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Optimize MS tools for better test development

Expert Amy Reichert discusses management strategies for using MS tool suites.

For the first time in my testing career I'm finally using the entire Microsoft suite of tools for testing. In my past testing experiences I've had access to a tool, or part of one, but never a single-focused, full tool set. I've only scratched the surface of possibilities. For instance, TFS and MTM provide a complete MS tool suite for Agile software development, kanban board task tracking, coding, test development, test management and test tracking. Add SQL Server to the testing toolbox to cover database testing needs. Our team is starting to explore testing within Visual Studio, both manually and via automation. I'll share some tips that save time and reduce waste, while providing a well-organized software development management structure.

Development management and task boards

Microsoft Team Foundation Server (TFS) provides all the tools necessary to manage a software development project in a single tool. Teams can create development space using xxx. XXX allows teams to post notes and communicate whether they're located in the same office or geographically dispersed. XXX has a social media feel and includes the ability to add charts generated from multiple defined metrics like team velocity or release statistics. More importantly, backlog management tools and boards -- task or kanban -- can be built and are straightforward to use. There isn't a need for secondary tools; development teams can build everything with TFS.

One tip on using TFS for kanban or sprint task boards -- create a single board. Many teams tend to create both a backlog board as well as a task board. However, two boards make updating more time-consuming, albeit not by much. The largest problem is that two boards introduce confusion. What do I update first? Which board is in control? The team's status may be misunderstood if someone doesn't keep both boards up to date in the correct order. Eliminate the unnecessary duplication of work and confusion and build a single board. In my opinion, one single kanban task board is the most direct, least error-prone method when creating task boards in TFS.

Test development and execution

TFS includes Microsoft Test Manager (MTM), but MTM is not actually needed: Teams can opt to do everything in TFS itself. However, MTM does have several features that make writing and editing tests in MTM less tedious than in TFS. For example, users can copy and paste test steps between tests in MTM directly without changing views. Editing tests in TFS requires patience because many Windows commands aren't available without digging. Additionally, when writing a test case within MTM, users can hit ALT + <Enter> to add multiple lines to a test step. In TFS, steps are created individually without the ability to add visual formatting. Adding visual formatting to test cases in the form of a bulleted list, numbered list or other formatting that breaks up the text helps improves readability. Testers can easily get lost in long tests of single sentences. Breaking long stretches of sentences with visual formatting is simply kinder and tester friendly.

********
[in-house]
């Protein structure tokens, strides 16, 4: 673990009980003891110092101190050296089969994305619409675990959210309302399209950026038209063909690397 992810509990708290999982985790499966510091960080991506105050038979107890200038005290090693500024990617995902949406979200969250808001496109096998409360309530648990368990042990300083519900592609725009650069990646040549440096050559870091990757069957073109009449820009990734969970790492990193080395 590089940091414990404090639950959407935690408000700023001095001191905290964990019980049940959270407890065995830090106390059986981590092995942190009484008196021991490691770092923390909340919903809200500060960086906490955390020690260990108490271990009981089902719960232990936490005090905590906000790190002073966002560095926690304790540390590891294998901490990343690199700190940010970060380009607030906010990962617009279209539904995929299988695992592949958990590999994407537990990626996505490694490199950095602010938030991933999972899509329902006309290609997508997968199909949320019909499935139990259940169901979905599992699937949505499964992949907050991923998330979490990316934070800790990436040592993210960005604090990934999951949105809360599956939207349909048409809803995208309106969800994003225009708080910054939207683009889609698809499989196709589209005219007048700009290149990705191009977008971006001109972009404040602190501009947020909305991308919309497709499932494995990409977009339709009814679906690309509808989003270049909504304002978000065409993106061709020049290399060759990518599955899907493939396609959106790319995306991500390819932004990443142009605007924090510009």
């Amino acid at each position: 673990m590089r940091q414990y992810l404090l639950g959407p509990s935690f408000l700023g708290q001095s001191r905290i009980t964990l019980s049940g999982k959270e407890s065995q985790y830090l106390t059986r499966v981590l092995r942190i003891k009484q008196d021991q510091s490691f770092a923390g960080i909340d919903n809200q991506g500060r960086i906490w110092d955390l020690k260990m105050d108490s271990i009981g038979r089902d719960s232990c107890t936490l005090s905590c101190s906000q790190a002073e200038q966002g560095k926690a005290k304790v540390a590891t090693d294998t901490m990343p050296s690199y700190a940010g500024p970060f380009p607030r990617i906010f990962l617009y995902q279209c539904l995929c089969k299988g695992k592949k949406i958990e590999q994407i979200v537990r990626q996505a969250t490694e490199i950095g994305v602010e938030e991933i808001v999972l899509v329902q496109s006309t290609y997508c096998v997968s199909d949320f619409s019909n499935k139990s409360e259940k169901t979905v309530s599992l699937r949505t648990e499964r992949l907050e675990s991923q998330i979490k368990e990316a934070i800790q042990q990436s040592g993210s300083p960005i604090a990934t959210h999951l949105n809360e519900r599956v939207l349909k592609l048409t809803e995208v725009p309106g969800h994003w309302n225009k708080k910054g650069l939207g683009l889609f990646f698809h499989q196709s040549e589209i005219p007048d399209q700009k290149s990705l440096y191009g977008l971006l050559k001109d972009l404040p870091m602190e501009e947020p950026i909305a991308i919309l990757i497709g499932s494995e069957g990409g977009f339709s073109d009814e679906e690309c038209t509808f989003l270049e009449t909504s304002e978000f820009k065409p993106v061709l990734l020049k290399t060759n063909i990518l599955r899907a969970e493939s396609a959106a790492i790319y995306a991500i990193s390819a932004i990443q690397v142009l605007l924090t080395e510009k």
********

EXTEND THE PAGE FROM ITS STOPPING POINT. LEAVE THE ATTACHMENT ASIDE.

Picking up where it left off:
Personally, I prefer the MTM user interface because I like to write tests directly into a single tool rather than importing or exporting from applications such as Word or Excel. It's a preference, but the nicer editing features make using MTM both faster and better than using TFS directly.

For executing tests, TFS and MTM work the same. The best part is that a tester can plan and test in the same place, simply using toolbar commands. In other words, it's optional to create separate test labs and then search and drag tests into execution suites. I can build my test suite on the fly in TFS and execute it directly, giving me additional time to actually test rather than create separate execution suites. I can still create full traceability and reporting metrics without taking extra steps leaving me more time for focused testing.

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